LONDON (Reuters) - The World Anti-Doping Agency (WADA) has condemned the leak of information from a database containing thousands of blood values from athletes and said it did not come from its own files.
Data from thousands of blood tests performed between 2001-12 came to the attention of the Sunday Times newspaper and German broadcaster ARD, leading to damning accusations that athletics governing body the IAAF had failed to act on hundreds of suspicious results, many involving Olympic medalists.
“WADA condemns the leak of athletes’ confidential information and wants to assure athletes of the world that they can have full confidence in our Anti-Doping Administration & Management System (ADAMS) in protecting their personal data,” WADA director general David Howman said in a statement.
WADA said it had not been granted access to the leaked information which has thrown the sport into a crisis and led IAAF vice-president Sebastian Coe to state that war had been declared on his sport.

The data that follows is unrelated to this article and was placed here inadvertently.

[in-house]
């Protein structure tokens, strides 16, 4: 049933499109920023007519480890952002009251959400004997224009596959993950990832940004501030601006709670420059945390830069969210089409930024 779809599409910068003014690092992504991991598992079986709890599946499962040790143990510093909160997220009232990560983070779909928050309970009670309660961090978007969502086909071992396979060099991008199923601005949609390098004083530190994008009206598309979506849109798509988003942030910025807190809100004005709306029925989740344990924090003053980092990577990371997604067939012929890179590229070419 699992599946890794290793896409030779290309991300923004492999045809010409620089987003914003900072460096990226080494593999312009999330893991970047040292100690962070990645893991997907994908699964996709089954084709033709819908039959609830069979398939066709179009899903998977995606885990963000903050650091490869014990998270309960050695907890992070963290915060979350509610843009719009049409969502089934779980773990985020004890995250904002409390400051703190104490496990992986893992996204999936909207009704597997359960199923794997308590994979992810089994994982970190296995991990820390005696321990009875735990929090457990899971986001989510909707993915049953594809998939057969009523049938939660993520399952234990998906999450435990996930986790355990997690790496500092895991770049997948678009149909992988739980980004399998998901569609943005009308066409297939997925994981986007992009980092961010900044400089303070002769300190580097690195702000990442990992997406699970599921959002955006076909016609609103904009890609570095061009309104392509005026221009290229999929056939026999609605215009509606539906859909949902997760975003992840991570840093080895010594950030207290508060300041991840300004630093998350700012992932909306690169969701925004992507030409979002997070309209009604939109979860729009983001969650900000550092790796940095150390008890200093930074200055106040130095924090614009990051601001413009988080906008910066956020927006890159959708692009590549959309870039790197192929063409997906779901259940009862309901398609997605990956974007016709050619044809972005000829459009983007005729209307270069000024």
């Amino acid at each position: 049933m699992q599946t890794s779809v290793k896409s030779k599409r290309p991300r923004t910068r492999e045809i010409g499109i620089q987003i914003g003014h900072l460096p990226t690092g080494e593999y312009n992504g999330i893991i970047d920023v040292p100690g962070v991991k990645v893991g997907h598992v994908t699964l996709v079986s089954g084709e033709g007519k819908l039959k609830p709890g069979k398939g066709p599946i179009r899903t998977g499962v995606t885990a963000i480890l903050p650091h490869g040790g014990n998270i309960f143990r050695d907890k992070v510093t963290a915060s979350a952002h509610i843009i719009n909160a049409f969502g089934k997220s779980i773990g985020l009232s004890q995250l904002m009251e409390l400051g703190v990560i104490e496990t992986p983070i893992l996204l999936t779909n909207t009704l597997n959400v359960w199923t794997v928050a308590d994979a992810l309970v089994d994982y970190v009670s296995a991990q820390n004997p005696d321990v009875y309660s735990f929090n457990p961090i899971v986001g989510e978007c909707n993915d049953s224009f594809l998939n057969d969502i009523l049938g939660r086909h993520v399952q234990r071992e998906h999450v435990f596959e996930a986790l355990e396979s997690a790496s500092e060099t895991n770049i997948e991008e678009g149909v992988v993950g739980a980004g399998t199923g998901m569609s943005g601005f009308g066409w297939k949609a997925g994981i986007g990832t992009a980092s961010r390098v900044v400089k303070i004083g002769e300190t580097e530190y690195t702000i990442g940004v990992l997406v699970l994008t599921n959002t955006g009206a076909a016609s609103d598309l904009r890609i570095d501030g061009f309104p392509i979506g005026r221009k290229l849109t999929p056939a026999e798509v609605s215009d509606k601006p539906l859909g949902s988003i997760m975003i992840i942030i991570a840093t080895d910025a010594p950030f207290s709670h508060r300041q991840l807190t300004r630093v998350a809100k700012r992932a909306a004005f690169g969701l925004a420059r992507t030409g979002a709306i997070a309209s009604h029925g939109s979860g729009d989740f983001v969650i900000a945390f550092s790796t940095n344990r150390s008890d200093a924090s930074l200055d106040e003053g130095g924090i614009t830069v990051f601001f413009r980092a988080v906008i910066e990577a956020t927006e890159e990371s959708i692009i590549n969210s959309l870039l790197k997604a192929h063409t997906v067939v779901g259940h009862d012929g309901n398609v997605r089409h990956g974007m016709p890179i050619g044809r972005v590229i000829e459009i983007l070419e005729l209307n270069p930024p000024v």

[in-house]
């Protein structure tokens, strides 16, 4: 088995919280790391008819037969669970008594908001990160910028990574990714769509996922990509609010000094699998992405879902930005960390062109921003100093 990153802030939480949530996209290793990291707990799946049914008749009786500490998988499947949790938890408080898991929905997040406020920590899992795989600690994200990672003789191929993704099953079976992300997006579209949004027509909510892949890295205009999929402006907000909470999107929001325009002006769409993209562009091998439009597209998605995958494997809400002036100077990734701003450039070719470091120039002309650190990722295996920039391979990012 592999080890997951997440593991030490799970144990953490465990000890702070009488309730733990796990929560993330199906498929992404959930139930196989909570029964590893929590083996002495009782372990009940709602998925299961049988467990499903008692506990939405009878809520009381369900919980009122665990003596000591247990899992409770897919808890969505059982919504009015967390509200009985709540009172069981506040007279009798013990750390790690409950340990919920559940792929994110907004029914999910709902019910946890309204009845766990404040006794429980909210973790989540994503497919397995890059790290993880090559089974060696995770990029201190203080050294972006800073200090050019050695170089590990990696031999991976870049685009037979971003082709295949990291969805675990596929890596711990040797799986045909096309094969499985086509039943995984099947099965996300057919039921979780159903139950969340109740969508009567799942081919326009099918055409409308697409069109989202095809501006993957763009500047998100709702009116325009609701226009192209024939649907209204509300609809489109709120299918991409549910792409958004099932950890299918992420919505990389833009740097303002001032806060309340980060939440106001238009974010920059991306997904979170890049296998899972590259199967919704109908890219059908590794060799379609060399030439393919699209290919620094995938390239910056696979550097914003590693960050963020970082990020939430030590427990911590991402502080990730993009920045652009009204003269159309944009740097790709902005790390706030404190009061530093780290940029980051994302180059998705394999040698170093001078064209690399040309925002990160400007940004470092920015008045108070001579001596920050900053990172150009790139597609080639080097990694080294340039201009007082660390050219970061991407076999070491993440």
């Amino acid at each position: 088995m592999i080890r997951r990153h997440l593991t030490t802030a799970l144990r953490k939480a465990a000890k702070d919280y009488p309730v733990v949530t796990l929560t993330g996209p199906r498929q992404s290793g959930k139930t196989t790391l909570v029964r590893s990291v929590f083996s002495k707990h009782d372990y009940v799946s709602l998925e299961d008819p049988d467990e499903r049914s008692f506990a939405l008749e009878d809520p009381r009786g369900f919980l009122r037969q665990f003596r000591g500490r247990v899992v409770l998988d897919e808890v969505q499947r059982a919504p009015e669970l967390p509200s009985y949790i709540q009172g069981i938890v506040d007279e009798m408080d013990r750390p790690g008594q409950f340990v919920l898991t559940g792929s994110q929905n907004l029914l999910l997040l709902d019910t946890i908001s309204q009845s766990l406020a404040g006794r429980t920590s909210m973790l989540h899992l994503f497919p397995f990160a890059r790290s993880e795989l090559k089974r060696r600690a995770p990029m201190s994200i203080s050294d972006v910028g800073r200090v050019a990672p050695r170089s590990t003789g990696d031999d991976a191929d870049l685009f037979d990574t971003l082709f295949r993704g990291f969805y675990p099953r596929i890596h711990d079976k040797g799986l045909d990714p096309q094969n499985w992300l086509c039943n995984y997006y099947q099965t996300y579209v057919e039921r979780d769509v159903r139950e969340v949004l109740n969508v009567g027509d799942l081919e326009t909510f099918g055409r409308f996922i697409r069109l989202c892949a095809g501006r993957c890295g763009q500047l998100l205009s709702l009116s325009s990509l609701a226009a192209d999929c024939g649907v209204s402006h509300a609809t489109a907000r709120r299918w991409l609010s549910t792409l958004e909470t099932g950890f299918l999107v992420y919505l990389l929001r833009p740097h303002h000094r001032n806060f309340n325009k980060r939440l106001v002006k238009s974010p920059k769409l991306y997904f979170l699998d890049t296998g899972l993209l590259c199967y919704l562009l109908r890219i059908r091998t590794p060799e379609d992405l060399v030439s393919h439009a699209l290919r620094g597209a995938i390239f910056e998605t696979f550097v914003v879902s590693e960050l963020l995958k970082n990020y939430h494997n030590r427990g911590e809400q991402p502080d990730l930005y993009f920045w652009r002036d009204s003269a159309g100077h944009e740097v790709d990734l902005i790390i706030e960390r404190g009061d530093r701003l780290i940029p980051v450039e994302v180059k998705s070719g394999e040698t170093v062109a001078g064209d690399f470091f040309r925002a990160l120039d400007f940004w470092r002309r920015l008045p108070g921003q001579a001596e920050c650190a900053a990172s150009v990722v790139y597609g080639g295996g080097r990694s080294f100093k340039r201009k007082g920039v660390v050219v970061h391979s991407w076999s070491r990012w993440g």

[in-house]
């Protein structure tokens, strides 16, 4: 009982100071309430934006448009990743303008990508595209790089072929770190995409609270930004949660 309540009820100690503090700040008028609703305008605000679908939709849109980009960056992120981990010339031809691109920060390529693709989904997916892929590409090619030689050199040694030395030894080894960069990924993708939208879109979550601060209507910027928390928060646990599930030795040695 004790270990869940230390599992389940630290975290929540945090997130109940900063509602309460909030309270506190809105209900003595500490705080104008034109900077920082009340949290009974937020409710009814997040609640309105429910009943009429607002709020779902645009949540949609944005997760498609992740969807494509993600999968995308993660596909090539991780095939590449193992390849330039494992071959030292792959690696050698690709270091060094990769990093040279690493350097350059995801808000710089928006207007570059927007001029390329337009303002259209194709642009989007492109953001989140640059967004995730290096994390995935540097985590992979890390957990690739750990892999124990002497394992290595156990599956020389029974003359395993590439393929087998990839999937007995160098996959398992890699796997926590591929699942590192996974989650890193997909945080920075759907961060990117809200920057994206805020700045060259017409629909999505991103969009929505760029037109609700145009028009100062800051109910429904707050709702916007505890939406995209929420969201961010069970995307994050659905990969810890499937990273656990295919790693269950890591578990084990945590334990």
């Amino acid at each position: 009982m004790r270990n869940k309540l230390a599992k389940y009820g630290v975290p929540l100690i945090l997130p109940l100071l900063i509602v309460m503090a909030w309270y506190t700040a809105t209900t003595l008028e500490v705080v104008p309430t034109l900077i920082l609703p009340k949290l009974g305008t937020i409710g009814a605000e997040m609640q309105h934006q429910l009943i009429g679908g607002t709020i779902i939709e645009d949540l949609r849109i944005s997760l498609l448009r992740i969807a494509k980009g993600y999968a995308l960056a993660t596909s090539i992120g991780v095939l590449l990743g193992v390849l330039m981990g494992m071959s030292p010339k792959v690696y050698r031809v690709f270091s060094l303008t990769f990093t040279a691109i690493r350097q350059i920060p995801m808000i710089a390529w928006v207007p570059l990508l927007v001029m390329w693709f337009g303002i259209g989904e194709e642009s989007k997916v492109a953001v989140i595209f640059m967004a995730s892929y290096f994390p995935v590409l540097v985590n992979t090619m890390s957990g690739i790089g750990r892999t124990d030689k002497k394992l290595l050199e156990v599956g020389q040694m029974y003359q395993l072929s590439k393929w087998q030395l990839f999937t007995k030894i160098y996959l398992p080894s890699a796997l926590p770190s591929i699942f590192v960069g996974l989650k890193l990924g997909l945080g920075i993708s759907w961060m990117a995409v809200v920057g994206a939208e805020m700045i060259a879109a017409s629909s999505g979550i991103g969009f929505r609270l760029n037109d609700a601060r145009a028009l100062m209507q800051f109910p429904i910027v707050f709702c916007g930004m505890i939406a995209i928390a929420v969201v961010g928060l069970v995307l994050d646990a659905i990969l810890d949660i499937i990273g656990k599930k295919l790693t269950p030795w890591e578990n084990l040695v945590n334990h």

The IAAF on Tuesday issued a lengthy statement hitting back at the allegations made by the two media organizations, saying the analysis of the data, apparently leaked by a whistleblower, was guesswork and not fact.
Howman said that drawing conclusions from the data, most of which pre-dates the introduction of Athlete Biological Passports (ABP) in 2009, would be reckless.
“WADA would also like to reassure clean athletes that atypical blood data, which may appear within this database, is not necessarily indicative of doping,” Howman said.
“The strength of the ABP is that it measures data over time, aligned with WADA’s rules governing the ABP. It would be reckless to draw conclusions on the basis of limited information.”
Editing by Clare Fallon